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Shiite rivals stand in way of forming government
Bitter rivalry between two powerful clans for leadership of Iraq's Shiite Muslims snarled efforts Tuesday to agree on the next prime minister, the key issue that is blocking a national unity government.
Neither side showed any sign of compromise over Prime Minister Ibrahim al-Jaafari, leaving negotiations deadlocked four months after elections for a new Parliament.
Sunni Arabs and Kurds blame al-Jaafari, a Shiite, for the rise in sectarian violence bloodying Iraq. Al-Jaafari repeatedly has refused to step aside. And his Dawa party and his key backer, radical anti-American cleric Muqtada al-Sadr, remained firm in their support for him. Shiite negotiators planned to meet again today, but officials said there was no hint an agreement was near.
Shiite officials said his supporters fear removing him would bolster the position of the biggest Shiite party, the Supreme Council for the Islamic Revolution in Iraq.
That party is led by Abdul Aziz al-Hakim, whose family has long been a rival of al-Sadr's clan for leadership of the Shiite community.Baghdad, Iraq
5 U.S. soldiers killed; toll now 31 for April
The U.S. military reported the deaths of five more soldiers, including three killed Tuesday in a roadside bombing north of the capital. The latest casualties raised the U.S. death toll so far this month to at least 31 — the same for all of March, according to an Associated Press count.
Violence took at least 23 lives Tuesday. A car bombing killed five people, and three others died when a bomb exploded on a minibus, both attacks in Shiite areas of the capital, police said.
Police also found the bodies of 24 people — apparent victims of sectarian death squads. Most of the bodies were found in Baghdad, but it was unclear when they died, police said.
Iraq to boycott meeting over Mubarak remarks
The boycott of today's planned meeting in Cairo indicated a deepening rift between Iraq's Shiite and Kurdish-led government and Sunni-led Arab nations.
Egypt said the meeting would go on despite the boycott. The ministers aim to forge a new Arab strategy on Iraq that includes reopening the Arab embassies in Iraq closed since Saddam Hussein's fall in April 2003, a top demand by Baghdad.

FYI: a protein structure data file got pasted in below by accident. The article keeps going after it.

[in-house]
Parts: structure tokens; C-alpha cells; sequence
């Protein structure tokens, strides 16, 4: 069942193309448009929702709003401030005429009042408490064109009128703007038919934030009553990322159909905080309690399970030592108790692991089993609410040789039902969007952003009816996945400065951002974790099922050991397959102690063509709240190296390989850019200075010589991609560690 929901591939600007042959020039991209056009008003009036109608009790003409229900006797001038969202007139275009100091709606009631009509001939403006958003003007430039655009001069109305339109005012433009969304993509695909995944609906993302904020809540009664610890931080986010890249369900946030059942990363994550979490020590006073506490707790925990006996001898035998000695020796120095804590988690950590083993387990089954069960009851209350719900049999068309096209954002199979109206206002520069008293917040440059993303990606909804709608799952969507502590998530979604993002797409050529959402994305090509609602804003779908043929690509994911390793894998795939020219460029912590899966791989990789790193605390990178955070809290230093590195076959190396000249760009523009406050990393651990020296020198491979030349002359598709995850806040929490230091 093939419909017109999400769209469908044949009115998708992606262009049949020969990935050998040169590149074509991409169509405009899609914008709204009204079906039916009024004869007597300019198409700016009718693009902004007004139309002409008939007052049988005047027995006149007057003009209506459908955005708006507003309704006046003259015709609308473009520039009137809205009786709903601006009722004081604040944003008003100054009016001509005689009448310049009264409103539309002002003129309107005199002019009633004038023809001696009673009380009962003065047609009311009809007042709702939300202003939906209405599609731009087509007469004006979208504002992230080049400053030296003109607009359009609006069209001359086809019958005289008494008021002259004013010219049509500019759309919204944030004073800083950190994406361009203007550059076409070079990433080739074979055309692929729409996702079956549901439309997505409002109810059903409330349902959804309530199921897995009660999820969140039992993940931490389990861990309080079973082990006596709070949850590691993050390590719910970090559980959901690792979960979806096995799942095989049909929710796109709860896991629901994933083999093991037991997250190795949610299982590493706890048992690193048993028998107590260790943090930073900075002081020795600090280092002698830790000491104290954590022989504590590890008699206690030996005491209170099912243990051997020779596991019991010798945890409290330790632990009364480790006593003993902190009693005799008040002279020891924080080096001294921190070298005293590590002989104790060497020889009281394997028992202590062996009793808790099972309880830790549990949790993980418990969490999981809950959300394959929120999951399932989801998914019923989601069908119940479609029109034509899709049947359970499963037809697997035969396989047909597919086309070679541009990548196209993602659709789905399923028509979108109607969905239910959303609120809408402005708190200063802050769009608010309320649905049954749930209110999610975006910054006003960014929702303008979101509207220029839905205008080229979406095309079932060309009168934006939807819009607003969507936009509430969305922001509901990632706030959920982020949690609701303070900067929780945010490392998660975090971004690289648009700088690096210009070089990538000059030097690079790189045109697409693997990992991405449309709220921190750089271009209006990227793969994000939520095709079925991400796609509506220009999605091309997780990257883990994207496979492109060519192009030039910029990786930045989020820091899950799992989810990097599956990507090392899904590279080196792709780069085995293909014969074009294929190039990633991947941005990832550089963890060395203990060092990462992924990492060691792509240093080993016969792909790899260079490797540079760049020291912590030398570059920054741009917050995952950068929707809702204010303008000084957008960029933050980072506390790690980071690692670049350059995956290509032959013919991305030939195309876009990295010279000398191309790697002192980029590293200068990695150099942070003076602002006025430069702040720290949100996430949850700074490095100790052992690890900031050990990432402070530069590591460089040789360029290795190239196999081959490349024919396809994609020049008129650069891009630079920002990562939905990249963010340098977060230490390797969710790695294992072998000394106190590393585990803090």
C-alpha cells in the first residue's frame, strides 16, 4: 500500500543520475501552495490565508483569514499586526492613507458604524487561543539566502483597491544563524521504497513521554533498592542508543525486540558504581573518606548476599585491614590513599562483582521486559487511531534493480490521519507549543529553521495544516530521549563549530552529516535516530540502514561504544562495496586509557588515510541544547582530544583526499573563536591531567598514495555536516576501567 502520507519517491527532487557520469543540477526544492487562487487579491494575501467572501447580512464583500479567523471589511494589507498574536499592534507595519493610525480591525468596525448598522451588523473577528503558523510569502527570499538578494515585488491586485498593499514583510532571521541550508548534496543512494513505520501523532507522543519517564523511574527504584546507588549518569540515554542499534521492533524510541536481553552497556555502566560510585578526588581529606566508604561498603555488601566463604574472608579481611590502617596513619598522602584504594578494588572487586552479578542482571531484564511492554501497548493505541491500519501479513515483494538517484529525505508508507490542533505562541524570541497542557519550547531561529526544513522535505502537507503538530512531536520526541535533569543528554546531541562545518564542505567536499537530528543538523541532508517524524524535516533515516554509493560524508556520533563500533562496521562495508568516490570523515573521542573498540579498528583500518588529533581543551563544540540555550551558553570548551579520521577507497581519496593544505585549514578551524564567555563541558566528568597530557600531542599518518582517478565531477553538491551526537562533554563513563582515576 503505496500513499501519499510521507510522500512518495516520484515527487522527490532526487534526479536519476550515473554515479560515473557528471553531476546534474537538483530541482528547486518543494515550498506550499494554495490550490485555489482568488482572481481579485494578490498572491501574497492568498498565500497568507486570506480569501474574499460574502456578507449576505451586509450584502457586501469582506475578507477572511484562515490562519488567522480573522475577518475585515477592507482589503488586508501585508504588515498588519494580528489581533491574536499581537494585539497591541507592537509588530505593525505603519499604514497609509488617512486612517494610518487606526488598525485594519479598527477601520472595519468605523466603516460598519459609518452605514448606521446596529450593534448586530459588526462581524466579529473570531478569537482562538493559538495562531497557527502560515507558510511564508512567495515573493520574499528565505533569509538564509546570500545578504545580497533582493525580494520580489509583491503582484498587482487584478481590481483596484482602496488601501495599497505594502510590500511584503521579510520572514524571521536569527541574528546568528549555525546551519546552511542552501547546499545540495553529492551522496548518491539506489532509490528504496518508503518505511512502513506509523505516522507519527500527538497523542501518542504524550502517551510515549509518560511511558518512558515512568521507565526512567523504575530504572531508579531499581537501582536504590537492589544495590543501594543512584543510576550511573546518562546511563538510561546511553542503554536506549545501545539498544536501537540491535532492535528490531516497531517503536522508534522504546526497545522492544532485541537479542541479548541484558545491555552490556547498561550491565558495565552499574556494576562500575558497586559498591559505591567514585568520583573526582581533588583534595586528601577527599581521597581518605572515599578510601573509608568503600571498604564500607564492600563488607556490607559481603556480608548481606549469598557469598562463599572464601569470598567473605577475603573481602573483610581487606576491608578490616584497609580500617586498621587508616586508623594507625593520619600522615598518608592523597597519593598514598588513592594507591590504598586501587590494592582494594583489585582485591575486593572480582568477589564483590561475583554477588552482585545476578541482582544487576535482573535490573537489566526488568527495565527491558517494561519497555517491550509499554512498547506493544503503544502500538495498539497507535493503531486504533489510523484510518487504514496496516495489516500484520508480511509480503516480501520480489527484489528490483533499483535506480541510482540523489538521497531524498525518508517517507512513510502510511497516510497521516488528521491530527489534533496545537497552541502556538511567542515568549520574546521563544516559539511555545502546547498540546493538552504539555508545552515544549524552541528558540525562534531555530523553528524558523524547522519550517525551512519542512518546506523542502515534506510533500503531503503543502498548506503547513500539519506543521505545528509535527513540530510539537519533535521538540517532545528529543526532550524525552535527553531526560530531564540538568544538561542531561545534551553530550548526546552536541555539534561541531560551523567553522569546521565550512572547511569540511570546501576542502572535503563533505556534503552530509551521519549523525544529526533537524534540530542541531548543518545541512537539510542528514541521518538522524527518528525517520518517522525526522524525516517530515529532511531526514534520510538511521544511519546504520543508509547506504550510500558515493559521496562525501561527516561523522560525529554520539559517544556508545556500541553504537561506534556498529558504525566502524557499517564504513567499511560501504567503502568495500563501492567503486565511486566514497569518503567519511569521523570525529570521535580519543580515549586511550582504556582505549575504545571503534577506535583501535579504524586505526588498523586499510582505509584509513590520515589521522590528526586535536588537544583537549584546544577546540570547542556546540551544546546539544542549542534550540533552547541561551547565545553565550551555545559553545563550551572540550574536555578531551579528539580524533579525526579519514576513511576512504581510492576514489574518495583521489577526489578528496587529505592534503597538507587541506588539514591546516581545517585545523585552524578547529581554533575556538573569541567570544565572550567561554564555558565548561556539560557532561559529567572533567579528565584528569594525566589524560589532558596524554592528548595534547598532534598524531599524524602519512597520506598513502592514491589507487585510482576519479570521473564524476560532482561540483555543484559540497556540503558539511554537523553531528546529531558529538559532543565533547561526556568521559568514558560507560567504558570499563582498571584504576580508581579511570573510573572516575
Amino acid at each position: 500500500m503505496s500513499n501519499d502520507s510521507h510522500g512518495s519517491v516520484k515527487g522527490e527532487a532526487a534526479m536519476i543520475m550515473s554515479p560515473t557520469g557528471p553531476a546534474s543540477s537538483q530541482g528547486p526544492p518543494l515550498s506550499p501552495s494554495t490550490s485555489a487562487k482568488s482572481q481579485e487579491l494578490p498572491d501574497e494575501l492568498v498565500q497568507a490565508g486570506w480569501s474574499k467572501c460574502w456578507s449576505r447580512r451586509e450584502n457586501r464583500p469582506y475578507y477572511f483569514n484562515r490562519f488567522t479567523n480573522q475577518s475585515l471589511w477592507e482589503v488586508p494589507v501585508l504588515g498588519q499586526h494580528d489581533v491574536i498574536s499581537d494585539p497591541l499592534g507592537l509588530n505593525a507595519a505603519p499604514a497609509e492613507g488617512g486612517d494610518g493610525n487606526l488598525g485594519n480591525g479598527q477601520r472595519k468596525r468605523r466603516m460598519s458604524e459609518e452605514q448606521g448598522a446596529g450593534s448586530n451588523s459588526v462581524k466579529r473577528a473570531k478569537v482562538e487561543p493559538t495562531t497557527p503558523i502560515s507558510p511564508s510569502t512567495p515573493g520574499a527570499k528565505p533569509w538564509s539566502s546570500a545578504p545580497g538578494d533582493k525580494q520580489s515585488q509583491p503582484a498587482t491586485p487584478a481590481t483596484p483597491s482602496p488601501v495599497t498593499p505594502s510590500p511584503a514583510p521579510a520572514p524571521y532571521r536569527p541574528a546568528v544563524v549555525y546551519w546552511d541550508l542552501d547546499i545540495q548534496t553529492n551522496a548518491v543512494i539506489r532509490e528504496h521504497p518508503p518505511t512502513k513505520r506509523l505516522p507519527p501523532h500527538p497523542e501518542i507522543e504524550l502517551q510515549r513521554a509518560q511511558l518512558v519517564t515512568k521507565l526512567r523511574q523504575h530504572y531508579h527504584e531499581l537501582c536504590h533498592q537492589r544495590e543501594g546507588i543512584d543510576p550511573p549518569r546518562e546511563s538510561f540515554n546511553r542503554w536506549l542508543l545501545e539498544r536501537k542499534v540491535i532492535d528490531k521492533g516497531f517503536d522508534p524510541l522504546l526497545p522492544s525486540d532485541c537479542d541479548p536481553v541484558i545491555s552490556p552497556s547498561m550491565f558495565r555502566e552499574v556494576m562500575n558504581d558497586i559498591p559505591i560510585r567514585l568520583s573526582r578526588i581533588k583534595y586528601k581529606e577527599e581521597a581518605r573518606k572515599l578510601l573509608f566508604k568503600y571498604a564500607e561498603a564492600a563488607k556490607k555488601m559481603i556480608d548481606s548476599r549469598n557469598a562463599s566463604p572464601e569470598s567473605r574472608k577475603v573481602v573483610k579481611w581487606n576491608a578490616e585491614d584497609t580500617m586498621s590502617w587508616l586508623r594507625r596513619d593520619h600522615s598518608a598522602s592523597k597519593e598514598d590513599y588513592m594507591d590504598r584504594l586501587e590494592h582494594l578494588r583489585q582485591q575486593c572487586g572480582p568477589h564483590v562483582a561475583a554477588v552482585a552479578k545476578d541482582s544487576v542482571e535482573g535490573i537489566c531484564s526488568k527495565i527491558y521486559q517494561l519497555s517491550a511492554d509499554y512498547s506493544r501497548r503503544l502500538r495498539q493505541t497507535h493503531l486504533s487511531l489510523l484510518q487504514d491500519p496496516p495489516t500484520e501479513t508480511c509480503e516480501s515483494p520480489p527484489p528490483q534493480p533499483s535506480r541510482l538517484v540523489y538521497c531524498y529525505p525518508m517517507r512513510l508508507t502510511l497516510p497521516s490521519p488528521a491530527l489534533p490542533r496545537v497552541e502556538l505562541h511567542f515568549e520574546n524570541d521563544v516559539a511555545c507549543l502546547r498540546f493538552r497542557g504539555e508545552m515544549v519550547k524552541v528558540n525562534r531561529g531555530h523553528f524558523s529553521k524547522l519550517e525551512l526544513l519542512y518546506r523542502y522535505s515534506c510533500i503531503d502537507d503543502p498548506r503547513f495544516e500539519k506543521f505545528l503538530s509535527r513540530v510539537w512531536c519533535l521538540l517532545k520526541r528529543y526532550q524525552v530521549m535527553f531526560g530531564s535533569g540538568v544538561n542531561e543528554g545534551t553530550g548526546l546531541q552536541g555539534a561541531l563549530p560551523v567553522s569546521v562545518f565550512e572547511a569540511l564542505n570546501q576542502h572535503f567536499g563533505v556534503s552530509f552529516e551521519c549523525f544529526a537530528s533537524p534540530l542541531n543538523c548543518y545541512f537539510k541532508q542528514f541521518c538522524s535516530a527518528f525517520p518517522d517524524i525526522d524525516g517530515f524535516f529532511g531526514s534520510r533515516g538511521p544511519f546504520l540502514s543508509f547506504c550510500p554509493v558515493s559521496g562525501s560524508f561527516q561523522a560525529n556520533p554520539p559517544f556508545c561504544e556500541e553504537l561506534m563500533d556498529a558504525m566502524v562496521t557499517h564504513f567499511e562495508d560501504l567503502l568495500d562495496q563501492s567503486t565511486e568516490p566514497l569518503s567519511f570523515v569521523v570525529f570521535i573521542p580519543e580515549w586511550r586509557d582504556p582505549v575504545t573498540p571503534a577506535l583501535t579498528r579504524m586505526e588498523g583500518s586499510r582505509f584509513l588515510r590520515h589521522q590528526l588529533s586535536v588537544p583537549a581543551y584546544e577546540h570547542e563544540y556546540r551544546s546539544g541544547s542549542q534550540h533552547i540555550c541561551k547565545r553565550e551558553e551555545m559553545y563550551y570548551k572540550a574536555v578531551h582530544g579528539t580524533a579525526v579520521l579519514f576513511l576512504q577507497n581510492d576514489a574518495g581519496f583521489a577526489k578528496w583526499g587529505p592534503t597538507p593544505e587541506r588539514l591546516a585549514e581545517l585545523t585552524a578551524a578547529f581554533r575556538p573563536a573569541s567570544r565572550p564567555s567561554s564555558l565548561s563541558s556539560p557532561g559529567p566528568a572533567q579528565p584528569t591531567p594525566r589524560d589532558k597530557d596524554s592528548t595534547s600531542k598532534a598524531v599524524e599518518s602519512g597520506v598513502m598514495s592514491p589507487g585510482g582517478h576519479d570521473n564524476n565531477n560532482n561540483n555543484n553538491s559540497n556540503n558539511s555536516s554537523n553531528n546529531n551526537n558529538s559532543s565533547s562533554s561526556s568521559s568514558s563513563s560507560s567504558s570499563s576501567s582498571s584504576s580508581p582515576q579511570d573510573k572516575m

Opponent of war barred from explaining why
A British air-force doctor being court-martialed for refusing to go to Iraq last year was barred Tuesday from explaining why he believed the Iraq war was illegal.
Australian-born Flight Lt. Malcolm Kendall-Smith, 37, told his superiors in May 2005 that he would not go to Iraq because he believed the war was illegal and that to go there would violate British and international law.
Judge advocate Jack Bayliss ruled in pretrial hearings that British forces were in Iraq in 2005 with the permission of the United Nations Security Council and an elected interim Iraqi government.
The trial is the first of its kind in Britain over Iraq.
Retired general's comments criticized
Defense Secretary Donald Rumsfeld and his top military leader on Tuesday issued their strongest rebuttal to date of recent comments by retired generals criticizing Iraq war planning and calling on Rumsfeld to resign.
In particular, Rumsfeld said he didn't recall retired Lt. Gen. Gregory Newbold raising any objections to the war planning when he was working in the Pentagon for the Joint Chiefs of Staff.
Newbold, in Time magazine, said he was outspoken in his criticism before the war, saying the "zealots' rationale for war made no sense." From 2000 until October 2002, Newbold served as director of operations for the Joint Chiefs. The United States invaded Iraq in March 2003.
At least two other retired generals have raised similar concerns in recent weeks about the administration's war policies.
To date, President Bush has rejected calls for Rumsfeld to step down. Meanwhile, the State Department invited cameras to record the first meeting between Secretary of State Condoleezza Rice and Samir Shakir Mahumb Al-Sumaida'ie, Iraq's first full-fledged post-invasion ambassador to Washington, D.C.
Compiled from The Associated Press and Reuters
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